It has been noted that many patients with COVID-19 display no symptoms during their infection. Throughout the pandemic, this factor has created a major challenge when asymptomatic cases have been as high as 80% in some studies. This article discusses a study that was performed in South Korea and examine 10,237 patients who were positive for COVID-19. Of those, 62% were asymptomatic while 38% were symptomatic. The authors attempt to correlate other characteristics that may indicate infection for those who are asymptomatic. The study observed a U-shaped association between age group and the proportion of asymptomatic individuals but did not identify other factors to indicate the possibility of infection in those who are asymptomatic. The results indicate that symptom-based screening may fail to identify those in need of testing/treatment because many individuals are indeed positive during their asymptomatic stage. The article suggests expanding criteria for contact tracing and testing to capture potential transmission before symptom onset.
Screening for COVID-19 prior to surgical procedures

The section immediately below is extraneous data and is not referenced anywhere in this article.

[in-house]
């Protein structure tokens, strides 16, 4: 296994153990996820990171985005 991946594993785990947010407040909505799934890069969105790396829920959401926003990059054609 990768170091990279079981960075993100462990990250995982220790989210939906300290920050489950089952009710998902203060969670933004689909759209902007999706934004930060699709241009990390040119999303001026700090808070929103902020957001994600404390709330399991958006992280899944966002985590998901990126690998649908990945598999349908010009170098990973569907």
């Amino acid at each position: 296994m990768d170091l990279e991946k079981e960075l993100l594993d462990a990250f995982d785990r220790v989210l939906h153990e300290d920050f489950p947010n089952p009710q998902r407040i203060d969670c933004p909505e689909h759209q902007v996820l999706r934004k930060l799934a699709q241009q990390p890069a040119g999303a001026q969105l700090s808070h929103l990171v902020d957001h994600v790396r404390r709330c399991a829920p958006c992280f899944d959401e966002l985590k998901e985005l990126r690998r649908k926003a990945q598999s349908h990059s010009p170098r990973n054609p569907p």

This article evaluates the results of screening for patients who are planning a surgical or diagnostic procedure. The study included all patients who were screened for COVID-19 before procedures that required general, regional anesthesia, or sedation and included symptom questionnaires by phone, PCR and HRCT chest testing. 398 screenings were performed on 386 patients, with the questionnaire being completed in 72% of screenings. In 371 screenings, PCR testing was performed and negative. High resolution chest CT found 18 cases where COVID-19 could not be excluded with negative PCR tests. Of these cases, three patients postponed surgery due to inconclusive results and additional measures were used in three different patients. Incidental findings were indicated in 14% of HRCT scans. This study indicates that screening of patients prior to surgical procedures is necessary. Symptom questionnaires are useful to exclude symptoms related to COVID-19 and should lead to further screening using PCR testing in certain risk groups. However, with a low prevalence of COVID-19, pre-procedure HRCT added no additional value.